Denise Bibro Fine Art, 529 West 20th Street 4th Fl., Chelsea, NYC, is pleased to announce its inaugural exhibition of its new space, PLATFORM, with the exhibition Breaking the White Light curated by Scott Malbaurn and including artists: Timothy App, Michael Brennan, John Cox, Matthew Deleget, Linda Francis, Gerry Hayes, Changha Hwang, and Rosanna Martinez.
Like a prism that breaks white light into a color spectrum, these artists find ways to break up their surrounding environments, rearrange them, and reintroduce them to the viewer.
Breaking the White Light features eight artists ranging from emerging to mid and late career. They work with abstraction and processes associated with this practice. This show is an attempt to put forth a manner of abstraction that crosses formal and conceptual ideas. Many of these artists pull from abstraction’s history. They bridge paradigms that have risen from abstraction such as minimalism, geometric abstraction, suprematist and color field painting.
The correlations found in the work are didactically inclined to present thought-provoking approaches to a non representational and analytical based work. The work ranges from Timothy App’s austere geometric abstraction to Rosanna Martinez’s performance drawings. Martinez’s performance is a process that takes place in her studio. Interpreting the push and pull of painting quite literally, she creates monochrome drawings with paint on paper on the studio floor. She leaves traces of her fingertips and hands on her work. In contrast, App’s work is brisk with geometric certainty and a well refined craft. App leaves minimal evidence that the work was created by hand, while Martinez makes transparent her process and the tools she utilizes.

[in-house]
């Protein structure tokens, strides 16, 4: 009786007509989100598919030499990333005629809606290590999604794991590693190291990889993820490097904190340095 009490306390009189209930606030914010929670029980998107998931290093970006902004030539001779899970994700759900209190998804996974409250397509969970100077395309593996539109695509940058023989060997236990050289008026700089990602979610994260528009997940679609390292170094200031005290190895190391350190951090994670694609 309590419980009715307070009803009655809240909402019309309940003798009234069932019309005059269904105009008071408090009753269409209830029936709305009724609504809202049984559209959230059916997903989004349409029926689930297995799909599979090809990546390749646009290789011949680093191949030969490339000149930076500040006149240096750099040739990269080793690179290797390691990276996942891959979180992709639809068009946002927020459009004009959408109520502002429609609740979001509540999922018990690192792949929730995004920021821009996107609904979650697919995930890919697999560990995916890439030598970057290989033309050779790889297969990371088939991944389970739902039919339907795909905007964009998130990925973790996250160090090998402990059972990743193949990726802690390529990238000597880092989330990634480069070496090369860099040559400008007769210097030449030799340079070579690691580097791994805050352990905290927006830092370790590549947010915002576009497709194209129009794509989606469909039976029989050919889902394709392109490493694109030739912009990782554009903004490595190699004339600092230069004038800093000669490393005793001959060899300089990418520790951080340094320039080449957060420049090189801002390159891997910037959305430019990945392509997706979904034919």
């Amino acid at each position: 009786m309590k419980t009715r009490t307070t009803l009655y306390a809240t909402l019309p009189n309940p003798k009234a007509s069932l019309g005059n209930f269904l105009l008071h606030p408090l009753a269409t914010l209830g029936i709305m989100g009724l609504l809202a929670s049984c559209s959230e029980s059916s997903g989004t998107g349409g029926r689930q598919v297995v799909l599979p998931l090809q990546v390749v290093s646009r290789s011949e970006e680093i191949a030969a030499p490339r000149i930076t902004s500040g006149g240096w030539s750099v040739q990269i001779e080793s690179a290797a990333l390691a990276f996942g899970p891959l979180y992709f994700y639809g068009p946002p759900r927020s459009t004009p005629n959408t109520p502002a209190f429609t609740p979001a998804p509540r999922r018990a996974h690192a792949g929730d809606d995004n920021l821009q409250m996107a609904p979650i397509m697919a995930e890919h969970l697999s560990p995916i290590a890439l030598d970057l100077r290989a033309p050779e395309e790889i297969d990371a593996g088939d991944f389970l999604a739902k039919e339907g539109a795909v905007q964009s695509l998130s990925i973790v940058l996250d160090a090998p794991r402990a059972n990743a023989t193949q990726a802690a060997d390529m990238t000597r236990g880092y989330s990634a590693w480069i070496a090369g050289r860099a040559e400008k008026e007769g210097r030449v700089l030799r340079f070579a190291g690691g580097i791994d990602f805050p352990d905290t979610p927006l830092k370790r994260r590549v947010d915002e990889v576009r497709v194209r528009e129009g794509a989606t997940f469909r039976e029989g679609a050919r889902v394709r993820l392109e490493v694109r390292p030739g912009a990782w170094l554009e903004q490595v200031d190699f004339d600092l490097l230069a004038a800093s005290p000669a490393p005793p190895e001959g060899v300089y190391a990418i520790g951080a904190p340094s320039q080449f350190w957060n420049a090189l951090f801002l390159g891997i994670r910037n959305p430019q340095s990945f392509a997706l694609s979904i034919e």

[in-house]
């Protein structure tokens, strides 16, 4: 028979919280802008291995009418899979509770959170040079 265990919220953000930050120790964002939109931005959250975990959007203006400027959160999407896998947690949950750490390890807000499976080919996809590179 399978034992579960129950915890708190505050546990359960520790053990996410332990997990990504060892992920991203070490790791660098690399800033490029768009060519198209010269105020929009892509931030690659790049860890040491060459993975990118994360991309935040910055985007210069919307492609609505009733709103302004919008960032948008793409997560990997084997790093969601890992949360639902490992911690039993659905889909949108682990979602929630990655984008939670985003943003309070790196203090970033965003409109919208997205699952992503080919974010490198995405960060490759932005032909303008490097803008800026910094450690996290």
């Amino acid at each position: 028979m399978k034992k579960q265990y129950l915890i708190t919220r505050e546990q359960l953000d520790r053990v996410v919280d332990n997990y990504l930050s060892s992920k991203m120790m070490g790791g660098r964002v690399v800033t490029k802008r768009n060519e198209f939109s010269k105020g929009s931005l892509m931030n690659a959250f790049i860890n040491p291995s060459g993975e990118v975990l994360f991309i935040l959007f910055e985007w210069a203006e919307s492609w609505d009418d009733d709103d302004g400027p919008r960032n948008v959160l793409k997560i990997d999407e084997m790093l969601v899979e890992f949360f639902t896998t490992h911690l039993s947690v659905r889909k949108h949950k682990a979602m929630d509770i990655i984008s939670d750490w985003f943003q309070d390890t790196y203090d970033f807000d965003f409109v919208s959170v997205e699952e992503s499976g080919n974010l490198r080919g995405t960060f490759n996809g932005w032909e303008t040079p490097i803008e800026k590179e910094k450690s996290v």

Linda Francis continues on with geometry in her work. It both contrasts and compliments App’s. She has a strong presence of the hand and brush. With tight knit control rolling through the painting, Francis allows the viewer to trace the steps of production. Gerry Hayes’s work has a sculptural and kinetic feel that presents formal ideas with possible functions of a suprematist idiom. Michael Brennan’s compositions relate to color field painting. With a knife, he works a smoky abyss of white on black that floats above asserted solid bands at the bottom of the paintings. Changha Hwang’s work presents us with a broad view of his vocabulary. It is vitalizing and refreshing with an elegant bustle. John Cox animates and grasps a new wrinkle in today’s abstraction that touches on technology and video games. Matthew Deleget reinterprets and illuminates street graffiti cover ups. He turns the usual attempt of camouflaging into an unusual radiant display of mark making.